We are not beings, we are becomings
Benjamin Freud - 11 March 2022
While the UNESCO report came out with much fanfare and generated much excitement, its most powerful consideration has received surprisingly little attention. It’s not that the authors haven’t put this consideration front and center—on the contrary—yet somehow it has eluded the spotlight. Perhaps this is the nature of the game. Proposing a new social contract that redefines the purpose of education as a common good that should involve everyone, everywhere coming together to repair a damaged planet requires a soft touch. The report had to be edgy enough to pique curiosity, but not so much so that it scares people off. This is the first step of a rallying cry.
This cry might just end up muffled because the report underemphasizes what makes it special; one little letter in a 160-page report. That is letter is the “s” in the word futures that sits in its title. This is not only the story of the many different futures we may have. This is the story of the many different futures we will carve for ourselves, which might converge if we begin with inner work. From this might come a common set of ethics that will allow us to share futures—and it starts with making sure the planet has a future.
The report opens the door to this, but doesn’t walk in. It flirts with post-humanism—calling us to unlearn the arrogance of humans and “re-wild” curriculum—but shies from explicitly adopting a living systems paradigm, which recognizes that all life has its own unique essence and exists as a nested whole within larger wholes. Each of these wholes is an ecosystem onto itself and works with an infinite number of other ecosystems in a dynamic of reciprocal development. To create “futures that are shared and interdependent” means to recognize that we are all wholes with a unique essence. Essence is what makes you, you. You cannot be replicated.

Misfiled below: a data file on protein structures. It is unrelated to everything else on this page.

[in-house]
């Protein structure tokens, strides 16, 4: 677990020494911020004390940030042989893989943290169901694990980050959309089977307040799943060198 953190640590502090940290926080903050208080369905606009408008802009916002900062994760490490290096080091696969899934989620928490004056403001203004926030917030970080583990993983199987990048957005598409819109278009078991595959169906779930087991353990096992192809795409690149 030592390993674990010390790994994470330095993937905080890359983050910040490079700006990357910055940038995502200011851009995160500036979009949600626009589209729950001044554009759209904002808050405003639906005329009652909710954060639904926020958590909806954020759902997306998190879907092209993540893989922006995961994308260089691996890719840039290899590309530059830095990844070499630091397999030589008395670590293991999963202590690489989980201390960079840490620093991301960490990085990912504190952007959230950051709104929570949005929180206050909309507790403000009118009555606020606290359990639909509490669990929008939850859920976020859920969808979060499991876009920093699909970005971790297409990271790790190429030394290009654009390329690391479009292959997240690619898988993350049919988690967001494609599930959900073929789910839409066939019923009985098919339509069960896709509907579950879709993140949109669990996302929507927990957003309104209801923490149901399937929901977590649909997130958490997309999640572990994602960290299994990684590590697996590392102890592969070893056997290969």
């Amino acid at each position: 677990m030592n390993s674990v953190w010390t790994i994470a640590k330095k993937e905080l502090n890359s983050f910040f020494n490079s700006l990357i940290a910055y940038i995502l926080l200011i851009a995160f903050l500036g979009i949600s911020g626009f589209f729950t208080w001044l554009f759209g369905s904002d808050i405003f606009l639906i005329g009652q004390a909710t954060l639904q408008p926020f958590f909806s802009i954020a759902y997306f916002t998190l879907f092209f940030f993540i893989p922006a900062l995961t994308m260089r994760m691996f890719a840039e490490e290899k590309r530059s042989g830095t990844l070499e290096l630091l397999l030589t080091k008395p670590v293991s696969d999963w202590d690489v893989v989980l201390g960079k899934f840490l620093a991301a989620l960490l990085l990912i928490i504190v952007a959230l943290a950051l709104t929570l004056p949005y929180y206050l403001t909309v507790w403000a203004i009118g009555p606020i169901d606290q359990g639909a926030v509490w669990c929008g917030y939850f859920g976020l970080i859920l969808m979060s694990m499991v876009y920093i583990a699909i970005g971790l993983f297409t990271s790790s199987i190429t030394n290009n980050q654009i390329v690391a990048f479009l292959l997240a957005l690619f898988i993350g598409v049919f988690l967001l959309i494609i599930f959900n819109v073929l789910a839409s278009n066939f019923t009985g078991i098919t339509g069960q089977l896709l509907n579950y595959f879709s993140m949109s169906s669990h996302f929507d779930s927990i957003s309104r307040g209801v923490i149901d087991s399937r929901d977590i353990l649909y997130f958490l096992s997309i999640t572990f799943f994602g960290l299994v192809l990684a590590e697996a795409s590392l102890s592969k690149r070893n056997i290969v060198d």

we thrive as communities,
Essence is not static. It is the energy that drives our learning and actions, that shapes what it means to flourish. Yet from flourishing as individuals, we thrive as communities, as ecosystems. From the many flowers emerges a garden, which also has essence. When essence (that energy!) is unleashed and liberated, we become who we are, to borrow from Nietzsche. When it is diminished or suppressed, we become less who we are. Essence reaches its highest potential when we engage in actions in which we are completely immersed, through which we lose all sense of time and space, when we feel we are who we are, with no separation between us and our actions.
We are perpetually at the nexus of past and future, ever changing through the infinite interactions with everything in the universe, interactions that are not events but processes: there is no beginning and no end to the interactions, there is no separation between us and the universe. We are enfolded within it. We are the flowing water of a river, not the immobile stone around which the current passes.